5 Tips to Survive Kitten-hood
Posted on April 25, 2014 under Cat Topics
By Arden Moore, a certified cat and dog behaviorist with the International Association of Animal Behavior Consultants. Arden is an author, radio host, and writer for Pets Best, a cat insurance and dog insurance agency.
Welcome to the wonder year – feline style. The first year of a kitten’s life can be fun, fascinating – and frustrating. It is important to keep in mind that kittens aren’t born with instant manners or training manuals. They seem to possess an innate ability to create mayhem, mischief and madness – all in the name of feline fun.
Leaping, pouncing, climbing and diving are built in to a young cat’s genetic code. These supercharged, high-energy kittens spend their waking hours vigorously exploring their environments and testing their abilities.
Here are five kitten-training tactics designed to help you survive the “wonder year” and maintain your sanity:
1. Start behavior training on Day. Don’t delay. Kittens grow up fast and you don’t want bad habits to become permanent ones. Never reward bad behavior – even when it is cute.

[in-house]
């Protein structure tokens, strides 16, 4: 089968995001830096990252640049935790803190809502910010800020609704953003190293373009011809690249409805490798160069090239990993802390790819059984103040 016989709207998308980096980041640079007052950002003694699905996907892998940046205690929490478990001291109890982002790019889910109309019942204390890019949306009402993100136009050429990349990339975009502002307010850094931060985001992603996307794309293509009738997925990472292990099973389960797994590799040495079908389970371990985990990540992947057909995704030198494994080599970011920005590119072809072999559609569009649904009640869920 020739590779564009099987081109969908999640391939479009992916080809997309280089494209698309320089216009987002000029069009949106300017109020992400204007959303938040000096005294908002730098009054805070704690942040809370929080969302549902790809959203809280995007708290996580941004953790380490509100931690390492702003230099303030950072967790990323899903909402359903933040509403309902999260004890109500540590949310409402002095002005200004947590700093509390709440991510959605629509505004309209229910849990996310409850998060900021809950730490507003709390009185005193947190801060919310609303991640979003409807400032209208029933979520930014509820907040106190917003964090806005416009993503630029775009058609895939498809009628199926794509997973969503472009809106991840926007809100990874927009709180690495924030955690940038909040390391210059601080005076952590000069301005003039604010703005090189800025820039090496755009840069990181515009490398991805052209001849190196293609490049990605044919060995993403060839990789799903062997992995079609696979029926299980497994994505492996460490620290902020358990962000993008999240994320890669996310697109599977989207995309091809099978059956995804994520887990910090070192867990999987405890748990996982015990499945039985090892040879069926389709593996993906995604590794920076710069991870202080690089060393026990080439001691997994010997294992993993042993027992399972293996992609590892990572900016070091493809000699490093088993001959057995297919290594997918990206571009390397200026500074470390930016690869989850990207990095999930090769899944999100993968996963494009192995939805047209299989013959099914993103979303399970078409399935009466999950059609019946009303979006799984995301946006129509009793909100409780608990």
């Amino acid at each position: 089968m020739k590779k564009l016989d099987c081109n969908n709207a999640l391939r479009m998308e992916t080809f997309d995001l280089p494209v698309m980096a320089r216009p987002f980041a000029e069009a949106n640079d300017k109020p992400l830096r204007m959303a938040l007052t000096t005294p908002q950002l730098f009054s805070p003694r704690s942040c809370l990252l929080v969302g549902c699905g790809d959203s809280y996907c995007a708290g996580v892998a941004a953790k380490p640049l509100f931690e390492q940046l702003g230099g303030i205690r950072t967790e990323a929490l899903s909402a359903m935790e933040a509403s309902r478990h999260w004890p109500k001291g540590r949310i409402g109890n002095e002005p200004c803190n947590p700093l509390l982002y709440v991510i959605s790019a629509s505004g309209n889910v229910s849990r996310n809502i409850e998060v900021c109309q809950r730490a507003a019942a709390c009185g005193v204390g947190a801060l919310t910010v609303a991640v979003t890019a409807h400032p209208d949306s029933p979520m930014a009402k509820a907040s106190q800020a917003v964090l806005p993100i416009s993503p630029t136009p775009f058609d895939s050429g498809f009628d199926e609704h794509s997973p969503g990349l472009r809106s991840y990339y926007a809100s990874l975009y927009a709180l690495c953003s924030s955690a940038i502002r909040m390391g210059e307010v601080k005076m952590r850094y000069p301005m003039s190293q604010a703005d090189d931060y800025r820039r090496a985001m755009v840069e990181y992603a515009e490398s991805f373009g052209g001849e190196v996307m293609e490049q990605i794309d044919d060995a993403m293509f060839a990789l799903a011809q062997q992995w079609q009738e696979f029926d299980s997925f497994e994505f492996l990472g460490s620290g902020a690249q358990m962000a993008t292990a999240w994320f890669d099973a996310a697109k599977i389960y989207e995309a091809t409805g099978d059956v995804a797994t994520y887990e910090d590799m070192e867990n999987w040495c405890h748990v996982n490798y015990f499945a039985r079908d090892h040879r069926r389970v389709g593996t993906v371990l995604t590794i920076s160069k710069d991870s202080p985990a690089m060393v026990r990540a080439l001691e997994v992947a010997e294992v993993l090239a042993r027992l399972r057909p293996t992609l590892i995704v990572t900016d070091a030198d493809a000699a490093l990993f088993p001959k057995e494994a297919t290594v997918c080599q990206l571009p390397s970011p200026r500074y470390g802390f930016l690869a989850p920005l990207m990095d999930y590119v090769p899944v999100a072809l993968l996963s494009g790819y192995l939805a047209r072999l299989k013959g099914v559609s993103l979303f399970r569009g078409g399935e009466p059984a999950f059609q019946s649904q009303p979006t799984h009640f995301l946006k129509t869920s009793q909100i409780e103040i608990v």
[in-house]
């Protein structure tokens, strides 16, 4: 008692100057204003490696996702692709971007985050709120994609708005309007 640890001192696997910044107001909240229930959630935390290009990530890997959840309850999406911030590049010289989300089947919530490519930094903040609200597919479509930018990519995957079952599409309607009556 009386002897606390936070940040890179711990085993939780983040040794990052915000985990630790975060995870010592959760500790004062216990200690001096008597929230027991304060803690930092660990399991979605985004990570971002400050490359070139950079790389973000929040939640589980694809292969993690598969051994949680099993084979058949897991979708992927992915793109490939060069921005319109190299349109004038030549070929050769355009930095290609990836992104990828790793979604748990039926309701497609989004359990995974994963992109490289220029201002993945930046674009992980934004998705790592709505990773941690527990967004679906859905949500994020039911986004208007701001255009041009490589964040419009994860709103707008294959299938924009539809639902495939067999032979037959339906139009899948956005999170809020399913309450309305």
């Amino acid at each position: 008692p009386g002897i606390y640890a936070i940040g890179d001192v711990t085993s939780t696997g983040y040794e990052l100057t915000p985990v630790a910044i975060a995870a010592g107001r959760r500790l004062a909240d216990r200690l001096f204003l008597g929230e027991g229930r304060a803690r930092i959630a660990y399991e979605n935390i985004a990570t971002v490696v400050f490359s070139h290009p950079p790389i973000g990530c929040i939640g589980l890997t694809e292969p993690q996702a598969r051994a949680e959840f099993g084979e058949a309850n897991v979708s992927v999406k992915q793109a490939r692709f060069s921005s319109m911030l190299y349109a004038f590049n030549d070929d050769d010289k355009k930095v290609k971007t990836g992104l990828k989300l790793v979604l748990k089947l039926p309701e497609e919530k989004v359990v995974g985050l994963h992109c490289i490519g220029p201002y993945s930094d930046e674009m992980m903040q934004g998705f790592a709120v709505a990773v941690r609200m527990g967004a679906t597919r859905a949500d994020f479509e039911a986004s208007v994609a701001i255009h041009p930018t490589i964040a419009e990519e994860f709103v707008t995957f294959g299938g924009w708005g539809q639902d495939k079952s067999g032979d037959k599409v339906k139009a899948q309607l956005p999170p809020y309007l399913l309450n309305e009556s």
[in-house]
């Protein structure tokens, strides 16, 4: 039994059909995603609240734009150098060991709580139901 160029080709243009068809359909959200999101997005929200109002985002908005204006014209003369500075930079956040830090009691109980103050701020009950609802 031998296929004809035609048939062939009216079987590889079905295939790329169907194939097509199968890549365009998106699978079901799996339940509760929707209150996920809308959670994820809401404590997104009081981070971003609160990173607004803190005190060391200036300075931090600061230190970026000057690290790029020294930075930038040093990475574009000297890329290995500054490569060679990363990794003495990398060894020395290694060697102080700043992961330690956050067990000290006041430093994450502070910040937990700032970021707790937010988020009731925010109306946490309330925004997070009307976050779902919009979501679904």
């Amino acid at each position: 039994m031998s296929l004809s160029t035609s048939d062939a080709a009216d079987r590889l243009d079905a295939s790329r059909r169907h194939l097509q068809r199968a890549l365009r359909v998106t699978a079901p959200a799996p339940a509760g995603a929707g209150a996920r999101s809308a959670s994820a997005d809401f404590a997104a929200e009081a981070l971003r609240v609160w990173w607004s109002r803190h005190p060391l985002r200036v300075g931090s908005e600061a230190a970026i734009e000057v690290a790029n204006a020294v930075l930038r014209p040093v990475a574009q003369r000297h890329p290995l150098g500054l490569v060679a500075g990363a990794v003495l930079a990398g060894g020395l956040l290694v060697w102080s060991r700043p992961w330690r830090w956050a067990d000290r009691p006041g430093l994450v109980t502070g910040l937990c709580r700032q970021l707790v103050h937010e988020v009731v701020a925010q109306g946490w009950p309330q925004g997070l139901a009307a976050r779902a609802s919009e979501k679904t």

2. Strive for consistency. Always use the same voice commands and hand gestures so you don’t confuse your kitten. For instance, always say, “Sit up” and raise your index finger when you want your feline student to stretch up with his weight resting on his hind feet.
3. Avoid physical punishment. Your hand should be viewed as a friend, not a foe to your kitten. Hitting a kitten fosters fear and distrust. You need to be regarded at the benevolent leader, the keeper of all good resources (and that includes high-quality treats).
4. Remember the species. You adopted a kitten, not a puppy. The two species have different motivations for what they do. Don’t expect your kitten to fetch your slippers. Whereas a puppy often strives to please you, a more independent-minded kitten needs to know what’s in it for him to comply.
5. Customize your behavior training. If you have adopted more than one kitten, recognize that each may have a different personality – even if they are litter mates. Strive to meet the individuality of each kitten during your mini-training seasons and keep in mind that some kittens respond to some techniques better than others.
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This article has been adapted from its original version in Arden’s book, The Cat Behavior Answer Book.